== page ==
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The Dawn of Ramadan

Posted 04/30/2021 by Deqa Muse

A young girl serving dates for Iftar. photo courtesy of Seattle Times

The month of Ramadan symbolizes a time for healing and growth for Muslims everywhere.

April 13th, 2021, marked the first day of Ramadan for 1.8 billion Muslims. Ramadan is a crucial and sacred time for Muslims because the Quran (the Islamic sacred book) was first revealed during this month, and it is an opportunity to seek repentance as well as become closer to Allah (S.W.T).   

Around the world, Muslims wake up before the sun peeks above the horizon and the morning twilight graces the open skies to eat and rejuvenate the body, the mind, and the soul before they begin their fast. During the day, all Muslims are required to abstain from eating food or drinking water except for those who are sick, elderly, pregnant, breastfeeding, or menstruating. During this time, Muslims are encouraged to read or listen to recitations of the Quran, maintain good intentions, meditate, recite phrases in remembrance of Allah (S.W.T) as an act of worship known as Dhikr, and spend time reflecting on their relationship with Allah (S.W.T) and their Islamic journey. When the sun rests on the horizon, slowly disappearing and allowing the darkest part of twilight to begin, Muslims break their fast. It is traditional to break one’s fast with dates or water as the last messenger of Allah (S.W.T), Prophet Muhammed (PBUH), would break his fast with dates, and if they were not available, then with water because it is the most purifying substance. After Muslims break their fast and pray the obligatory prayer, many make their way to the Masjid for the recommended prayer, Tarawih. Tarawih translates to rest and relaxation; it is a spiritual experience in which Muslims line up to pray and reflect on the meaning of the Quran. When prayers are over, Muslims press the repeat button and begin the process again with the intention to do better than the day before in order to maximize the rewards of this month.  

Muslims are people who come from all walks of life. Muslims include people from different races, cultures, ethnicities, nationalities, genders, and occupations all united under Islam. As a result, traditions may vary from household to household, and the choices people make to preserve those traditions influence their identity. During the month of Ramadan, it is customary for everyone in my family to break their fast together with a big feast. One plate of food that is always found on the dinner table contains sambusas and mandazi. Since I was young I would watch, in wonder as my mother folded the triangular pastries and prepared different fillings. I always admired my mother’s strength because she always prepared an entire feast after work for the family while fasting. As I grew older, it became four hands instead of two that prepared the sambusas and the other food. Another tradition my family upholds is attending Tarawih, whenever it is possible. At the end of Tarawih, I would always end up gazing at the night sky in awe as I contemplated life with my sister. These traditions strengthened my relationship with my family as they became a part of my identity.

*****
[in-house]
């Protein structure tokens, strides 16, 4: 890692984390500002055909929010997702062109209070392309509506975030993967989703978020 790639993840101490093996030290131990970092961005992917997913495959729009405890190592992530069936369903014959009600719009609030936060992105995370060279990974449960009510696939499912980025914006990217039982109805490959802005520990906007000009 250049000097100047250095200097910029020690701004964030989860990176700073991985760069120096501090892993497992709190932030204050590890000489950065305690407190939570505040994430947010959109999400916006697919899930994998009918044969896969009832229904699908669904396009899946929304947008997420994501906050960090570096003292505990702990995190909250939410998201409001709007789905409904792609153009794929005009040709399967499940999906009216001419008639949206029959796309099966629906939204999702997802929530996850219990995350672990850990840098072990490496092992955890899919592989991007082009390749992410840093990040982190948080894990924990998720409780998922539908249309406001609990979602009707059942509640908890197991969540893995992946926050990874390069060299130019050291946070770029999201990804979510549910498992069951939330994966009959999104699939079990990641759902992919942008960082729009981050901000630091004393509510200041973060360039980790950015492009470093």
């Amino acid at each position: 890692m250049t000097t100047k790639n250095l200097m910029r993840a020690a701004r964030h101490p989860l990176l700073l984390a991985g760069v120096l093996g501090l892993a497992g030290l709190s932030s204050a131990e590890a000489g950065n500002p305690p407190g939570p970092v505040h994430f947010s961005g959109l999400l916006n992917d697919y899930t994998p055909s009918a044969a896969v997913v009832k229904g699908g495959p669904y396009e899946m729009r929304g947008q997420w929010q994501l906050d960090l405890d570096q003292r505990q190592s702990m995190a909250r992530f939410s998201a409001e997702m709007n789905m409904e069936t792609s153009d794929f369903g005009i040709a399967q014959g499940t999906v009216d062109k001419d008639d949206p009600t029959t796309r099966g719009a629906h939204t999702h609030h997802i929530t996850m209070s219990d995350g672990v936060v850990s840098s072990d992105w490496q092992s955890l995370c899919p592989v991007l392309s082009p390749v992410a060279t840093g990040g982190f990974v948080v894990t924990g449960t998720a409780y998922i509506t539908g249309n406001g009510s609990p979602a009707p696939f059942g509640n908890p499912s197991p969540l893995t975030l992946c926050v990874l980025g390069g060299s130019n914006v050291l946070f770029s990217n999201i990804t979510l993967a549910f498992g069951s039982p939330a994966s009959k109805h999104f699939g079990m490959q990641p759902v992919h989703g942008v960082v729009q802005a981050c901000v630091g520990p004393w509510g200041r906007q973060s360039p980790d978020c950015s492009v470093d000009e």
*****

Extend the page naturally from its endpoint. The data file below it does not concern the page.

I am thankful that I get to spend my Ramadan with my family. However, that is not the reality for millions of Uighur Muslims currently being detained in China’s detention centers as mothers are being separated from their children, women are being sterilized against their will, and many are undergoing physical, mental, and sexual torture. These detention camps were created with the goal to indoctrinate Uighur Muslims by forcing them to learn party propaganda and sing the Chinese national anthem, and any refusal or mistake made was met with inhumane punishment. China has also banned Uighur Muslims from fasting in an attempt to “move Uighurs away from their Muslim culture during Ramadan,” said Dilxat Rexit, a spokesman for the World Uyghur Congress. The communist government utilizes the education system to inform students that they are not allowed to fast, visit a Masjid, or partake in any religious activities. Government officials have also increased inspections during this time to ensure that no one is disobeying their orders. As Uighur Muslims are being persecuted and denied their inalienable human rights, the world watches in silence as events similar to that of the Holocaust are being repeated, once again leaving a dark stain on our history. So, as we celebrate this holy month, let us remember and advocate for those who are not in a position to do so for themselves because “injustice anywhere is a threat to justice everywhere” (Letter from Birmingham Jail, Martin Luther King Jr.).